12. Have to say that’s not opinion I’ve heard aired before. Carbuncles I tell ye, carbuncles. And don’t get me started on that fence and slapping a tarmac path over it. I get that it needs some protection – I confess to be one of those kids who scrambled over the fallen sarcens back in the <cough>ties – but they could’ve done it a little more elegantly. That said, the visitor centre does provide some background (the handsets are great) but it’s basically a glorified gift shop. For all that, the henge is one of those things that just has to be seen and is a worthwhile visit. Now, Avebury, up the road, that’s a lovely circle, very atmospheric and with the added bonus of a pub in the middle of it. Anyway, Morien, you’ve an interesting itinerary, best wishes for good weather for you. And don’t believe albinoboo about the Battle of Badon Hill Us Dorset dwellers know it was actually at Badbury Rings, just outside Blandford Forum (not a Roman town despite the name) and on an old Roman road. Of course, the battle itself is bit of a fable, its location more so, but that’s the claim we stake on it.
  13. Careful, some of us haven’t watched it yet. I shall stay away from this thread till I have, just in case. Not having a moan, just a gentle reminder that there’s spoiler tags. My answer to the thread title is, of course! From the beginning the show was clearly a Call scenario. Sadly the D&D mob have claimed it, even producing a new starter set which, frankly, looks a bit poor. Given the makers have licensed for D&D, might they be interested in licensing to Chaosium? A Stranger Things Call of Cthulhu starter set could bring the game a lot of new attention.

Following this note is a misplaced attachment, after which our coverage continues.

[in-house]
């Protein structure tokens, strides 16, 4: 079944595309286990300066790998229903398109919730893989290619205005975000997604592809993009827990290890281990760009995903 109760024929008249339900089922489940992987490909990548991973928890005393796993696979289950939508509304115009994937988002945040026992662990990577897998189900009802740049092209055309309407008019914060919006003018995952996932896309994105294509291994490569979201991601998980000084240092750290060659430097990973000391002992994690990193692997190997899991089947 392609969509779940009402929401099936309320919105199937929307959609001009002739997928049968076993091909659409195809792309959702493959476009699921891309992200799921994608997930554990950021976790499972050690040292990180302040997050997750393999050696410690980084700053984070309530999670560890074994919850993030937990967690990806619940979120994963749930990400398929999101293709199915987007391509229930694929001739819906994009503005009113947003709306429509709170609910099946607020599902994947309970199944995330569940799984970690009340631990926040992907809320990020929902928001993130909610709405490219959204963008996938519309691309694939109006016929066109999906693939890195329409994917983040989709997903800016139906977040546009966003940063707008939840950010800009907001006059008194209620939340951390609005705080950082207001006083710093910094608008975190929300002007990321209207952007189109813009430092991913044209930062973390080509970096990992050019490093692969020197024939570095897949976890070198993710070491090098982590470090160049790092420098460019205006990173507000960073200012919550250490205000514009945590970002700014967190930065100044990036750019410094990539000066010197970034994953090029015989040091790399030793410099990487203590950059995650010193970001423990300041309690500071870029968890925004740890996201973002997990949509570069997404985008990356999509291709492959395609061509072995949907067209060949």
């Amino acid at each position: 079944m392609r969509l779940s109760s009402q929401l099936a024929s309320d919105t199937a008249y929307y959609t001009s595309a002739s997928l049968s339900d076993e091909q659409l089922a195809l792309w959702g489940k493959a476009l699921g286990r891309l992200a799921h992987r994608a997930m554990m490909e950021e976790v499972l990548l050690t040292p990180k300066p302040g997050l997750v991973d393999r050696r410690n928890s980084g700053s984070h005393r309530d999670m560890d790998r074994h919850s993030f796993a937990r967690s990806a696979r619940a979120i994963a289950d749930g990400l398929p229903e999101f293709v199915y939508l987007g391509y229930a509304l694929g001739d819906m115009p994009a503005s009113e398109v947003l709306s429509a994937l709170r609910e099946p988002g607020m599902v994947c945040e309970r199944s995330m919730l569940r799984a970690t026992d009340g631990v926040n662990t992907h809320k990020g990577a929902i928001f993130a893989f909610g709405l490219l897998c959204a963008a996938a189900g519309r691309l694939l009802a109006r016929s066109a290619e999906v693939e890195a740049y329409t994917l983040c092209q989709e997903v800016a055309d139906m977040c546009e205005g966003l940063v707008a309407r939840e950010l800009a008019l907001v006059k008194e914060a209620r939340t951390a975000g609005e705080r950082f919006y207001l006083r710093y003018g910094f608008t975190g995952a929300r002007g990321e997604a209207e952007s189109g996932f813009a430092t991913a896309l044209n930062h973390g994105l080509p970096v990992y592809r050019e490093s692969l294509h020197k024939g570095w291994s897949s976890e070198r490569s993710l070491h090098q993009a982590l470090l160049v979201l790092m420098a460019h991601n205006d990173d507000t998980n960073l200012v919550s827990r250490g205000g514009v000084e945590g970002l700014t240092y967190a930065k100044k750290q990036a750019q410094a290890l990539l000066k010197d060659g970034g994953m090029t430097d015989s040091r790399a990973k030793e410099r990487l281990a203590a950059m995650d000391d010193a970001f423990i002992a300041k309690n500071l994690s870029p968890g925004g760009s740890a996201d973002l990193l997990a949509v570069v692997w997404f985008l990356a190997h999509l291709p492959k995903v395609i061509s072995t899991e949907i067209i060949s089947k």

14. Well, the players won’t know how many HP the door has, so let them roll damage to it and have it give at the optimal moment for maximum drama.
  15. And there you have described institutional incompetence. A terrifying beast lurking in the worst, yet perfectly normal, aspects of the human condition. It can eviscerate economies, stigmatise racial groups, poison populations with poorly tested pollutants, lead to the naysaying of efficacious preventative treatments, and the promotion of useless alternatives. At its whim wars have been won and lost and history changed, warnings not acted upon in time and proven solutions to dire problems not implemented. It lacks self-awareness, it bears no malice, it just wants an easy life. It is mindless and often unseen, hiding as it does behind many other names, kept alive by denial, wilful or wishful. That’s what makes me turn uneasily in my bed of a night.